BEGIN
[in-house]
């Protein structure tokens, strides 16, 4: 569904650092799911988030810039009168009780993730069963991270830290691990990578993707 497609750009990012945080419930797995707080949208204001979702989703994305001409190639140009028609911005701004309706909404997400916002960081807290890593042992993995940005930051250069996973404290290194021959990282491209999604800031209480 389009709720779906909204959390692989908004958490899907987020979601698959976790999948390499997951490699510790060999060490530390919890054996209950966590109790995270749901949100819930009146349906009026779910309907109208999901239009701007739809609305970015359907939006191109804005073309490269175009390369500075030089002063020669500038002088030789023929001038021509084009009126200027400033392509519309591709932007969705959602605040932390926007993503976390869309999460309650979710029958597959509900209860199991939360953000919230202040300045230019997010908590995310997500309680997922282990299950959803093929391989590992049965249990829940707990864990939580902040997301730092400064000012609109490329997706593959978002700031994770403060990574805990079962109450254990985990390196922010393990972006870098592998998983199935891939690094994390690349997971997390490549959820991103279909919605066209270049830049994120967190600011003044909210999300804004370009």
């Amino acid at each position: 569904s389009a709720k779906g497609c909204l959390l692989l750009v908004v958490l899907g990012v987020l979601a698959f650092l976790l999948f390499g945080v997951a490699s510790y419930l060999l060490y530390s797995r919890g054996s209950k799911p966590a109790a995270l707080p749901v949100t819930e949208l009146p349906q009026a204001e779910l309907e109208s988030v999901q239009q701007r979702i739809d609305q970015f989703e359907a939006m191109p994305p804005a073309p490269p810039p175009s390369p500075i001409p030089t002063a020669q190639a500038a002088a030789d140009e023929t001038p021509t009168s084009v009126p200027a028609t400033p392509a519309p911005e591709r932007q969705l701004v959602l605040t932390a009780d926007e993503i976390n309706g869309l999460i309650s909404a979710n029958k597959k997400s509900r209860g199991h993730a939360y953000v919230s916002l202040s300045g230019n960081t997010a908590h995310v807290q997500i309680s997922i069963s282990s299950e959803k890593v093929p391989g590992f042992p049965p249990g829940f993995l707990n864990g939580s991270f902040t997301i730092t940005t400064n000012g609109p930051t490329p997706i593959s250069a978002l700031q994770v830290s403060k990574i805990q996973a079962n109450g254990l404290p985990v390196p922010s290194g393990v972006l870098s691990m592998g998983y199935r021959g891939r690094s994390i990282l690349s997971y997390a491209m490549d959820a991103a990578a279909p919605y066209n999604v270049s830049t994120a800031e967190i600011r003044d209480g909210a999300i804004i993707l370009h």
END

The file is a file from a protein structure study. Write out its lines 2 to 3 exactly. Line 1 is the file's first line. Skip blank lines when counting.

């Protein structure tokens, strides 16, 4: 569904650092799911988030810039009168009780993730069963991270830290691990990578993707 497609750009990012945080419930797995707080949208204001979702989703994305001409190639140009028609911005701004309706909404997400916002960081807290890593042992993995940005930051250069996973404290290194021959990282491209999604800031209480 389009709720779906909204959390692989908004958490899907987020979601698959976790999948390499997951490699510790060999060490530390919890054996209950966590109790995270749901949100819930009146349906009026779910309907109208999901239009701007739809609305970015359907939006191109804005073309490269175009390369500075030089002063020669500038002088030789023929001038021509084009009126200027400033392509519309591709932007969705959602605040932390926007993503976390869309999460309650979710029958597959509900209860199991939360953000919230202040300045230019997010908590995310997500309680997922282990299950959803093929391989590992049965249990829940707990864990939580902040997301730092400064000012609109490329997706593959978002700031994770403060990574805990079962109450254990985990390196922010393990972006870098592998998983199935891939690094994390690349997971997390490549959820991103279909919605066209270049830049994120967190600011003044909210999300804004370009």
């Amino acid at each position: 569904s389009a709720k779906g497609c909204l959390l692989l750009v908004v958490l899907g990012v987020l979601a698959f650092l976790l999948f390499g945080v997951a490699s510790y419930l060999l060490y530390s797995r919890g054996s209950k799911p966590a109790a995270l707080p749901v949100t819930e949208l009146p349906q009026a204001e779910l309907e109208s988030v999901q239009q701007r979702i739809d609305q970015f989703e359907a939006m191109p994305p804005a073309p490269p810039p175009s390369p500075i001409p030089t002063a020669q190639a500038a002088a030789d140009e023929t001038p021509t009168s084009v009126p200027a028609t400033p392509a519309p911005e591709r932007q969705l701004v959602l605040t932390a009780d926007e993503i976390n309706g869309l999460i309650s909404a979710n029958k597959k997400s509900r209860g199991h993730a939360y953000v919230s916002l202040s300045g230019n960081t997010a908590h995310v807290q997500i309680s997922i069963s282990s299950e959803k890593v093929p391989g590992f042992p049965p249990g829940f993995l707990n864990g939580s991270f902040t997301i730092t940005t400064n000012g609109p930051t490329p997706i593959s250069a978002l700031q994770v830290s403060k990574i805990q996973a079962n109450g254990l404290p985990v390196p922010s290194g393990v972006l870098s691990m592998g998983y199935r021959g891939r690094s994390i990282l690349s997971y997390a491209m490549d959820a991103a990578a279909p919605y066209n999604v270049s830049t994120a800031e967190i600011r003044d209480g909210a999300i804004i993707l370009h």